Ukraine President Zelenskyy at NATO Defense Ministers Meeting Seeking More Support to Fight Russia

Ukraine's President Volodymyr Zelenskyy, left, speaks with NATO Secretary General Jens Stoltenberg
Ukraine's President Volodymyr Zelenskyy, left, speaks with NATO Secretary General Jens Stoltenberg prior to a meeting of NATO defense ministers at NATO headquarters in Brussels, Wednesday, Oct. 11, 2023. (AP Photo/Virginia Mayo)

BRUSSELS — For the first time, Ukraine President Volodymyr Zelenskyy joined a meeting of more than 50 defense leaders from around the world Wednesday to make a personal pitch for military aid, in the face of lagging political support in the U.S. and new pressure on allies to send weapons to bolster Israel’s war with Hamas.

His presence underscored growing concerns about cracks in what has been staunch international backing for Kyiv in its war against Russia's invasion, and worries that Ukrainian forces haven't made measurable progress in the counteroffensive, as winter closes in.

“Next Monday, we will mark the 600th day of our resistance to Russia’s full scale aggression against our people, against Ukraine. And today, no one can say for sure how many more days we will have to defend our independence and to defend our identity,” Zelenskyy told the gathering as they opened the meeting. “But we can already say several things which I think are important. First, Putin will not achieve Ukraine. Second, Russia cannot afford a new arms race. And third, democracy can win this battle.”

    The meeting of the Ukraine Defense Contact Group, hosted by the U.S., comes as Ukraine is desperately seeking more weapons to help its troops regain ground from Russian forces before the muddy weather sets in. But political chaos in Congress stalled approval of new Ukraine funding, and there has been growing opposition among some lawmakers to any increase in spending.

    Speaking as he entered NATO headquarters, Zelenskyy noted the Israel war, and said Ukrainians understand such tragedy. But he was also quick to detail Ukraine's ongoing need for air defense systems and long-range missiles “to push Russia out of our land.”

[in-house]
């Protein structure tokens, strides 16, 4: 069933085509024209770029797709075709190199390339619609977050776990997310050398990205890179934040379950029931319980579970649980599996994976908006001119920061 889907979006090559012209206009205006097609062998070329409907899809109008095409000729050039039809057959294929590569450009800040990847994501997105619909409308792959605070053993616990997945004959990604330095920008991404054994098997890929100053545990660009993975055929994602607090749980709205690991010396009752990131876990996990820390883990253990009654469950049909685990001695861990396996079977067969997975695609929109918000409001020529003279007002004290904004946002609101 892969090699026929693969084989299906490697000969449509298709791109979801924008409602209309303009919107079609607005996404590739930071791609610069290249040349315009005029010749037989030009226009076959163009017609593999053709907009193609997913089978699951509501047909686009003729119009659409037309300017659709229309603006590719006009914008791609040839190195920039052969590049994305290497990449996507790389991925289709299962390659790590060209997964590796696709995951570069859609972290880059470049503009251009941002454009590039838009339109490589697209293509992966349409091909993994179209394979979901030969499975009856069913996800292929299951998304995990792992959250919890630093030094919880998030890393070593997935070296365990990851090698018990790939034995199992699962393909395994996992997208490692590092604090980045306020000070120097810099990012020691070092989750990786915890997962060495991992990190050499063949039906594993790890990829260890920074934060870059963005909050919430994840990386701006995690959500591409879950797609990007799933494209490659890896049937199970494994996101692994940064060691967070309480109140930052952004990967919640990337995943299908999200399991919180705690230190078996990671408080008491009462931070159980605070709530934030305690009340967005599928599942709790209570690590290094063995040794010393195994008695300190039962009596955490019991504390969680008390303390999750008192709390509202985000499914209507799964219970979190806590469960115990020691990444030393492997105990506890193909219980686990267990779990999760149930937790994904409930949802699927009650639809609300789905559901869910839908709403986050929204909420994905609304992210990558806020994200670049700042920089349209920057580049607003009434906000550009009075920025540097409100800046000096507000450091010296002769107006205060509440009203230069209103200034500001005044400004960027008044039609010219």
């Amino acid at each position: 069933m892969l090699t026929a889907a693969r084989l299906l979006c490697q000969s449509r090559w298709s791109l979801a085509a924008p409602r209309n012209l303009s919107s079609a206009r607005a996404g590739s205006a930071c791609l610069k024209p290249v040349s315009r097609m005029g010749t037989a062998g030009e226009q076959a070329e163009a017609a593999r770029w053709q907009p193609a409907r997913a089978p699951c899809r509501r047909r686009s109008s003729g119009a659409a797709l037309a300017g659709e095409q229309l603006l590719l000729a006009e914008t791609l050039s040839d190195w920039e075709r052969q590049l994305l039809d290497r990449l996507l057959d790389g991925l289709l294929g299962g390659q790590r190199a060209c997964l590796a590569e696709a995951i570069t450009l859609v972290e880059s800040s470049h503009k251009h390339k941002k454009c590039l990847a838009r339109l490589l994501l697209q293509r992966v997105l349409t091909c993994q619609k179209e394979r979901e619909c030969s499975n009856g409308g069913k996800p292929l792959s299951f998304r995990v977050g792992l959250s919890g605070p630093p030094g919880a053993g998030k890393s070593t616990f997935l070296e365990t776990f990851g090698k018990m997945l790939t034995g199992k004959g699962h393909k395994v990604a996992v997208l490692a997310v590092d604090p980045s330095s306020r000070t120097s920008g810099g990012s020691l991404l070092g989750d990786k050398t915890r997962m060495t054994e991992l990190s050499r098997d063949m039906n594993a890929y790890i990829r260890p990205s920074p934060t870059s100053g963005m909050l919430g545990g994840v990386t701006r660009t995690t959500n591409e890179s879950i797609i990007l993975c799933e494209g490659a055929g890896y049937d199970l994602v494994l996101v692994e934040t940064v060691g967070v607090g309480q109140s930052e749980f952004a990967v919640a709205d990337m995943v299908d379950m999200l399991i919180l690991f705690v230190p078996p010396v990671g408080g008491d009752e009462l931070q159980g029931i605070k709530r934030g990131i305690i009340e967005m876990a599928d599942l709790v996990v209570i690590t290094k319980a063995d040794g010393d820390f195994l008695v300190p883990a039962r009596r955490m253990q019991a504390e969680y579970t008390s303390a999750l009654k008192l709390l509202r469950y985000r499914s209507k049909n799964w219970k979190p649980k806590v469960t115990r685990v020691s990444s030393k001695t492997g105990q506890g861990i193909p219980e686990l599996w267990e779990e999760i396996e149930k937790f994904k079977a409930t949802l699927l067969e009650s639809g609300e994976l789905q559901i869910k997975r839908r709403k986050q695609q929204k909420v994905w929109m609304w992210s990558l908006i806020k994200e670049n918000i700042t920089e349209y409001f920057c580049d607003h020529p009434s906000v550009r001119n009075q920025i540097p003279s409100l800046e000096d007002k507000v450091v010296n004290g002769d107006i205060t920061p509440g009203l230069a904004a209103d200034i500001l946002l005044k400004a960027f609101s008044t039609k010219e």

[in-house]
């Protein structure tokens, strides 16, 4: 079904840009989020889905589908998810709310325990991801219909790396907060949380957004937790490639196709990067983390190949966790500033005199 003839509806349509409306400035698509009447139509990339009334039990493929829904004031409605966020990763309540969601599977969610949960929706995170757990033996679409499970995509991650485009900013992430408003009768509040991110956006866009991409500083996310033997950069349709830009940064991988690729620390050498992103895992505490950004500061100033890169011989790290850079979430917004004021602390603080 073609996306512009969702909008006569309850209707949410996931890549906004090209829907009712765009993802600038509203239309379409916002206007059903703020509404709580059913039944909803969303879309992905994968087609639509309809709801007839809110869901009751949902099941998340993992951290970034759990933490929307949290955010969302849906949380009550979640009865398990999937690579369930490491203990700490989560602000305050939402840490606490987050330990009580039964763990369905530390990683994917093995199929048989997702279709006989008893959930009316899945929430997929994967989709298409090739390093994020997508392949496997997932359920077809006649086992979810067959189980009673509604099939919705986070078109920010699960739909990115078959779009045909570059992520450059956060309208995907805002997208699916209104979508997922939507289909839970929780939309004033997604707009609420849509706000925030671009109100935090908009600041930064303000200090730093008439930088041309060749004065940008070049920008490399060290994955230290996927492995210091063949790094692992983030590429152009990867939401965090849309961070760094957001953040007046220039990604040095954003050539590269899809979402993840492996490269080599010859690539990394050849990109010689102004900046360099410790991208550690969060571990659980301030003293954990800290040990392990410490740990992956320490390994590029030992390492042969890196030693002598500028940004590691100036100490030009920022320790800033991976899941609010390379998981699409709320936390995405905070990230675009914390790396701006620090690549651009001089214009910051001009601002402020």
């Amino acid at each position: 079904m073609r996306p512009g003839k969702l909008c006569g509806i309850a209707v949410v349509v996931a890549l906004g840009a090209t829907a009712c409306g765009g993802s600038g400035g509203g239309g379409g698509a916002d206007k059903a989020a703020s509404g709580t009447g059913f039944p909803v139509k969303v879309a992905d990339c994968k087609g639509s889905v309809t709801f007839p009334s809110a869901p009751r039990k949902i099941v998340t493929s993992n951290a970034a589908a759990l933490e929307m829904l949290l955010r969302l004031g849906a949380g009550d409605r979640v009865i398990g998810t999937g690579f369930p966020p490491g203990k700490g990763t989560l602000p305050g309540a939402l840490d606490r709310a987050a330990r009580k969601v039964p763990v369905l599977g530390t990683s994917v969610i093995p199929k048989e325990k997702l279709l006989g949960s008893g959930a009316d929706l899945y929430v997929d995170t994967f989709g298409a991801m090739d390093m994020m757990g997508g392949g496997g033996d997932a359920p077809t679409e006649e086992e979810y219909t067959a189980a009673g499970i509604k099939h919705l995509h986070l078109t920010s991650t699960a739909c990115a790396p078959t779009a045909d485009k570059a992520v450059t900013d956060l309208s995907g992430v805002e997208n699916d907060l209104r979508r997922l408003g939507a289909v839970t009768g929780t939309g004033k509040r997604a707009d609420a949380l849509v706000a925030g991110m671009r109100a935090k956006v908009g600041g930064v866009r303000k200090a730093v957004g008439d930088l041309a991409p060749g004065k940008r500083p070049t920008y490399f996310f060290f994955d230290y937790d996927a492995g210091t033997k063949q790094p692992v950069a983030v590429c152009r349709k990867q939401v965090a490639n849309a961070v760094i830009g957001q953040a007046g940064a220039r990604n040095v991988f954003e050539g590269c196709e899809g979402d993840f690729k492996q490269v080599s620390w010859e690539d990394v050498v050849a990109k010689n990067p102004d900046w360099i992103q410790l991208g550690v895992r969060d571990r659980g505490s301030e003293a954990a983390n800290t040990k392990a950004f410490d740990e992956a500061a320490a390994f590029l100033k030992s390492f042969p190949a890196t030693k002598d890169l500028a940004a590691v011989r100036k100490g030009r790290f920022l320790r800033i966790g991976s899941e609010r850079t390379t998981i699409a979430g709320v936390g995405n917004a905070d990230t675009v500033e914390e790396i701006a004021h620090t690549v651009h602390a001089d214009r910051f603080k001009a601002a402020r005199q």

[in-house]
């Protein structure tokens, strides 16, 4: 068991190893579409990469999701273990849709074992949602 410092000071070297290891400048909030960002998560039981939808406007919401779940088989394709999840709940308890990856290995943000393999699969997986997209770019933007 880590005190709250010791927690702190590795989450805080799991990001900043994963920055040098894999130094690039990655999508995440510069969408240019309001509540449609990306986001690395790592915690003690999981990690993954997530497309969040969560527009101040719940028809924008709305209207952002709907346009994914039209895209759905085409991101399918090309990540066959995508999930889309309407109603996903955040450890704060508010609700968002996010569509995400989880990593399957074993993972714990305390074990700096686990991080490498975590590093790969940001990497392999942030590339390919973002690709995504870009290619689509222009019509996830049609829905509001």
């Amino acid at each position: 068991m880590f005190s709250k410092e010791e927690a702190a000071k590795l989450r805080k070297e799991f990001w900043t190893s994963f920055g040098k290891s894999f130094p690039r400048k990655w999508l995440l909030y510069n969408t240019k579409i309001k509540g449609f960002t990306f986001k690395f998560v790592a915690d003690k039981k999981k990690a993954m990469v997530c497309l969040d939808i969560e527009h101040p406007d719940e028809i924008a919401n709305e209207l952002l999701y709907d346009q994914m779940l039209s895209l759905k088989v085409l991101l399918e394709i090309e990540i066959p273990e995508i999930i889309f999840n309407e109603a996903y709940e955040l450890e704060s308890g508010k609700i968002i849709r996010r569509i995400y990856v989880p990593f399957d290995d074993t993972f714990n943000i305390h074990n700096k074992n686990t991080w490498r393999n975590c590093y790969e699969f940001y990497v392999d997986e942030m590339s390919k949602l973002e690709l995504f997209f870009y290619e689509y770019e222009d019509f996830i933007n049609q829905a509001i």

U.S. Defense Secretary Lloyd Austin told reporters traveling with him to Brussels that support for Ukraine continues unabated. He said a number of allies will announce they are sending additional weapons and other support to Kyiv. A key demand has been more air defense systems and munitions.

    “The energy, in my view, is still there,” said Austin. “And I will reassure them that we remain committed to this.”

    He echoed those thoughts as he opened the meeting, asserting that Ukraine is making steady progress in the war. And he said allies during this meeting will focus not only on meeting Kyiv's immediate needs but also on setting up plans to coordinate investments in Ukraine's future force

    The contact group is the main forum for raising contributions of weapons, equipment and training for Kyiv’s war effort. It meets about once a month, in person and virtually, and this is the 16th gathering.

    Zelenskyy, who was greeted with applause as he entered the building, went immediately into a private session with Austin and U.S. Air Force Gen. CQ Brown, chairman of the Joint Chiefs of Staff.

    Speaking to reporters as he came in, Zelenskyy reiterated his country's need for long-range missiles and ammunition.

    “It’s very important that there are priorities. There are air defense systems. These are not just basic words. These are very concrete things and we need them,” Zelenskyy said.

    Following that meeting, the 31 allies and Ukraine will take part in the first NATO-Ukraine Council at this level. The forum was formally established in July as part of efforts to bring Kyiv closer to the alliance. It allows NATO and Kyiv to discuss issues of common interest and concern.

    The new package of U.S. aid includes AIM-9M missiles for air defense, counter-drone systems, munitions for the High Mobility Artillery Rocket System (HIMARS), artillery, electronic warfare equipment, demolition munitions, anti-armor systems and more than 16 million rounds of small arms ammunition.

    The weapons are provided under presidential drawdown authority, so will be taken from Pentagon stocks and delivered quickly to the battlefield.

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